Last week, we focused on Adam Rome’s book, The Bulldozer in the Countryside: Suburban Sprawl and the Rise of American Environmentalism.
Rome focuses on the emergence of suburban neighborhoods in America and their lasting effect on our environment. The Introduction and Chapter 1, “Levitt’s Progress”, discusses the beginning stages of suburban development. In the late 1940s, the United States experienced a building boom. Between 1945 and 1955, Congress approved multiple bills intended to expand the housing market and encourage large scale building operations. The G.I. Bill allowed returning veterans to become homeowners with no money down and monthly payments stretched over 30 years. The Housing Act of 1949 provided funds for research on ways to reduce the costs of building and increase production. With all of this legislation, homes were being built outside of the crowded cities that average American families could afford. William Levitt was the most famous developer who made this homeowning dream possible for the American people. By dividing the construction labor into smaller tasks, homes went up quickly and affordably. Families could afford homes in these developments, such as Levittown, due to decreased construction costs. The typical American family could now partake in an integral part of the American dream: homeownership.
The following chapters of the book introduce the problems that rose from the hasty development of these suburban communities. Although solar power technology was developed in the 1950s, the federal government didn’t get as involved as they should have in mandating its use in suburban homes. Developers and architects were working on ways to store the sun’s heat and conserve energy, although the research didn’t follow through entirely. Too bad, or maybe we wouldn’t have such an energy crisis today! Air conditioning was also a huge selling point to homes in the suburbs. An air conditioned home was a healthy home. Air conditioning, in conjunction with electric heat, made the electric companies money year round! Another issue Rome brought up was the use of septic tanks in the suburbs. Septic tanks were not intended for areas that are heavily populated, like the suburbs. After 2-3 years, septic tanks stopped working, and created problems in these developments. The groundwater was polluted from the toxins that the septic tanks created. Imagine turning on the kitchen faucet to find soap suds spilling out instead of clean water. This is what happened due to the build up of laundry detergent in septic tanks. The federal government, more specifically the department of Housing and Urban Development, had to require more regulations for safer sewers and drainage in suburban developments.
There is also the issue of the loss of open space. This is the main facet of the environmental conservation movement that emerged with the rise of suburban sprawl. Local organizations developed in order to protect open space and protest “the rape of the land”. In order to build so many houses, land had to be leveled, trees had to be cut down, and wildlife had to be displaced. Americans were losing green space, and they were losing it fast. The Audubon Society, the U.S. Fish and Wildlife Service, and other environmental agencies protested the loss of open space. Organizations such as People for Open Space in California, the Open Space Action Institute in New York, and the Open Space Council in St. Louis emerged as well. Americans wanted to ensure that their children would have parks, lakes, and woods to play in.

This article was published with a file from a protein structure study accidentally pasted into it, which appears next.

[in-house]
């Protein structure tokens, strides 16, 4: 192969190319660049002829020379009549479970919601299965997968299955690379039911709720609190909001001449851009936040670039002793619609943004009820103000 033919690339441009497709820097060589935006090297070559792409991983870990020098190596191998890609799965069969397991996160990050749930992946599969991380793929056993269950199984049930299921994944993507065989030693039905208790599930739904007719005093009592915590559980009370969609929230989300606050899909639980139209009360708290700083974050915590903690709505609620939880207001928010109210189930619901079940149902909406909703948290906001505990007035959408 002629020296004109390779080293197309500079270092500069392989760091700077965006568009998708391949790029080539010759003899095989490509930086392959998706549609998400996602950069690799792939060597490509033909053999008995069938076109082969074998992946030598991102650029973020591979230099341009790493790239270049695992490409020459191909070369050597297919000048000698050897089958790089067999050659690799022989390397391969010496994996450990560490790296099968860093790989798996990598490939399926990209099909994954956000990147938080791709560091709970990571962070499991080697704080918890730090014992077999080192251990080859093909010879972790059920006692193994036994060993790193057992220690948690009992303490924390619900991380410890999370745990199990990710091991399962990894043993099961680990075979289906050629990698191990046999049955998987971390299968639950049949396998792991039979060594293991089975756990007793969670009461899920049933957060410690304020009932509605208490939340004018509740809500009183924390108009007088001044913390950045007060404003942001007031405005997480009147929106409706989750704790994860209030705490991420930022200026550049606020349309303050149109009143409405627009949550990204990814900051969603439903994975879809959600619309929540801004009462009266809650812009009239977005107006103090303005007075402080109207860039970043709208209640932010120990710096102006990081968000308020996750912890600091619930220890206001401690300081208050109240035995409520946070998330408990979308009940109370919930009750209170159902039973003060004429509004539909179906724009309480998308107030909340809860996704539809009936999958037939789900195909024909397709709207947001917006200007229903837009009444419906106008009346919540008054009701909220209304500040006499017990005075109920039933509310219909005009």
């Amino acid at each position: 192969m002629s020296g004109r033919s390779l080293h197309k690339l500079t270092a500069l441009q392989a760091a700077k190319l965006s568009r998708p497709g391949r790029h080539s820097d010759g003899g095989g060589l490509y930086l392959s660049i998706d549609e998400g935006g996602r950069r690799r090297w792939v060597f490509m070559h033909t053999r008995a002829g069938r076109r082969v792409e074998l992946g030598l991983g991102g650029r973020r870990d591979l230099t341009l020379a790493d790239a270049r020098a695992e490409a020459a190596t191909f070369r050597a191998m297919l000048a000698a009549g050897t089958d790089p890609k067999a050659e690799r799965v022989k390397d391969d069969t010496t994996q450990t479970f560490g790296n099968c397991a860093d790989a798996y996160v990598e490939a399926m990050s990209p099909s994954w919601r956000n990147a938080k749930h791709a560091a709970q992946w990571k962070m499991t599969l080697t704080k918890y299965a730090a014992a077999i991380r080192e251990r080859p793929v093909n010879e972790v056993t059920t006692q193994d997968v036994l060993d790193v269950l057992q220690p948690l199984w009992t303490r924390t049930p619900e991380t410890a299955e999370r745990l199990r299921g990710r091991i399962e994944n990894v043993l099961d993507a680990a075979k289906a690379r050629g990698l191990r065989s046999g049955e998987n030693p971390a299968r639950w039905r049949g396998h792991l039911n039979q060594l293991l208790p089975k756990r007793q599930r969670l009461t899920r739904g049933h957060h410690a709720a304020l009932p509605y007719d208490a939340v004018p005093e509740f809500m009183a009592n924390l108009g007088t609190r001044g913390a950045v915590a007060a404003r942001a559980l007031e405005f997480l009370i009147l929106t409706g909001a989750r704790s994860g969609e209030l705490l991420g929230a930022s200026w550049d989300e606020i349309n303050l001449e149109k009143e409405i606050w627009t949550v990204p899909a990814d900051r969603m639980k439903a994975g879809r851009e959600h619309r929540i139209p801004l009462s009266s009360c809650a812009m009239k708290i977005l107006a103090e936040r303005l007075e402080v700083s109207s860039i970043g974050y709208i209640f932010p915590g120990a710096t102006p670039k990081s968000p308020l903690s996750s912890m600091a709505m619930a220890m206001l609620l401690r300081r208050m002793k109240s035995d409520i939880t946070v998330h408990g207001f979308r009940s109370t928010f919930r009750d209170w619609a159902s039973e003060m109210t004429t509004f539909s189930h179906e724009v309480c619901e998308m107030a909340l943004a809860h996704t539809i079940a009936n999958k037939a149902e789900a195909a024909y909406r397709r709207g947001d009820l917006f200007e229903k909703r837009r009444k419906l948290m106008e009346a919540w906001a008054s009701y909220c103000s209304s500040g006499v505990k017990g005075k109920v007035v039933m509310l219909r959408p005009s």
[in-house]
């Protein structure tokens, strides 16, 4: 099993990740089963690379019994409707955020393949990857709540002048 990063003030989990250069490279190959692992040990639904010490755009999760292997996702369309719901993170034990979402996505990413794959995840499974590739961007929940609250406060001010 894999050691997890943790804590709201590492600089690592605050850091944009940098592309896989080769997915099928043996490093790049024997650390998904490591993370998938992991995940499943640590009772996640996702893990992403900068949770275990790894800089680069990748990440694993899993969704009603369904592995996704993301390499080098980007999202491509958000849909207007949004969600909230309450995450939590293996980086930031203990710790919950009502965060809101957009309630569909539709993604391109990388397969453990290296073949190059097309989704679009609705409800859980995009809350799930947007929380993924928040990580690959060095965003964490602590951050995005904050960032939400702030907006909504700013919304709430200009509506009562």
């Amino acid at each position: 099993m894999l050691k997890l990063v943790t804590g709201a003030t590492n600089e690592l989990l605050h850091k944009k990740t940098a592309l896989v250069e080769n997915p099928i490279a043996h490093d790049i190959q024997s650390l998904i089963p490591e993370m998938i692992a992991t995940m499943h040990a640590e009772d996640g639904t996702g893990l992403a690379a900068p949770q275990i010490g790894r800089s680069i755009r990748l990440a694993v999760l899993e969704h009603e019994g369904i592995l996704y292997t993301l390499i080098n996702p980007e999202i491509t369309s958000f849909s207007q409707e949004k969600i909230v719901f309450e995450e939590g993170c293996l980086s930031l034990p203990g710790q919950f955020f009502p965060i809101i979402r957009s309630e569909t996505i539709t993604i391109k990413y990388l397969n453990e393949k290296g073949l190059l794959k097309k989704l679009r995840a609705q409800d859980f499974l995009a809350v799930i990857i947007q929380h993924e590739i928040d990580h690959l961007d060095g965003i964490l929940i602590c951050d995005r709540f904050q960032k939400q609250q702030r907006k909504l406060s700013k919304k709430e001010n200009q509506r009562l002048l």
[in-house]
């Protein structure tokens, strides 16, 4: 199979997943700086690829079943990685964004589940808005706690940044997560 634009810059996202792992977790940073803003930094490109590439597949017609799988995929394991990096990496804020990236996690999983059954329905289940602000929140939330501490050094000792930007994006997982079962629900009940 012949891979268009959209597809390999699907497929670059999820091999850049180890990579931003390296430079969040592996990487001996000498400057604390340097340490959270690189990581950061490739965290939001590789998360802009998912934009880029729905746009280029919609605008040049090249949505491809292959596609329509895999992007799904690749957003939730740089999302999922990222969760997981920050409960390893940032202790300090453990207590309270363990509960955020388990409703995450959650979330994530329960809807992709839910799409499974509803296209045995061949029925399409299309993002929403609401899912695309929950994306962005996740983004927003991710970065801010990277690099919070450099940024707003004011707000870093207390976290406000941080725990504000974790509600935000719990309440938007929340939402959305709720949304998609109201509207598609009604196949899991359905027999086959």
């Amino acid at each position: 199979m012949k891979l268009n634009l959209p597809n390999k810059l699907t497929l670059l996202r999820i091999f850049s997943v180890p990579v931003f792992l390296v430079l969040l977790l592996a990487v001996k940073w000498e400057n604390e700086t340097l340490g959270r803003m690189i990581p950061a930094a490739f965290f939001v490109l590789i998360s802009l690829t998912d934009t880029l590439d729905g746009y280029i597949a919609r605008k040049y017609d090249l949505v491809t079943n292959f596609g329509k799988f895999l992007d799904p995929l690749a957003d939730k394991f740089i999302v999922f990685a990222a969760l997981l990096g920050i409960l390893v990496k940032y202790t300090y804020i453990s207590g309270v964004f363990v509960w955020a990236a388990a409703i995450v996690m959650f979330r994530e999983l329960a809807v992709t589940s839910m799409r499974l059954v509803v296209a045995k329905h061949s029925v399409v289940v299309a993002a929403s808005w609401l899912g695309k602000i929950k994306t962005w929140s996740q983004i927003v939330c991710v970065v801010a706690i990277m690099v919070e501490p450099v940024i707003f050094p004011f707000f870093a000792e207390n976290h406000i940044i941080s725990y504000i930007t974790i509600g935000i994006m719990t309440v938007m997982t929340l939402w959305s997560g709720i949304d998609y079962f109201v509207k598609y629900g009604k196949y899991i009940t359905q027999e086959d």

On Friday we explored what life was like in these suburban homes in the 1950s. We read a few sections of Russel and Mary Wright’s Guide to Easy Living, published in 1950. This book contains tips for the modern 1950s housewife in order to make her home run more smoothly. The name of the game was minimalism – no ruffles or frills were necessary! Departmentalizing, that is, keeping each home activity strictly in its own place, worked for all rooms of the home, was also important. It was interesting to read about how the Wrights thought a 1950s kitchen, living room, and bedroom should look like. The key was simplicity.
Uncovering the dirt behind suburban sprawl made me feel a little bit guilty to be so comfortable in my home in the suburbs of Washington D.C. I guess I never realized all the problems there are with such rapid, dense development in areas that can’t necessarily support it. A lot of the problems that Rome discusses make sense now that I can apply them to my own suburban experiences. Now I know why we can’t flush toilet paper at my grandparents house in the Poconos – the ground is already saturated from a nearby marsh, and the house has a septic system. It also makes sense now as to why suburban basements flood so easily. There is no gradation of the land for rainwater to run off and collect in, so, it collects in our basements! What should we do to counteract the negligence of our neighborhood’s contractors? Maybe we can all do our part by cutting back on our energy consumption, carpooling to work, and recycling. Maybe we should just cool it on the developing for a while. There are so many Toll Brothers communities sprinkled around Northern Virginia that have no people living in them, that I think Toll Brothers can afford to sell their houses before they build any new ones.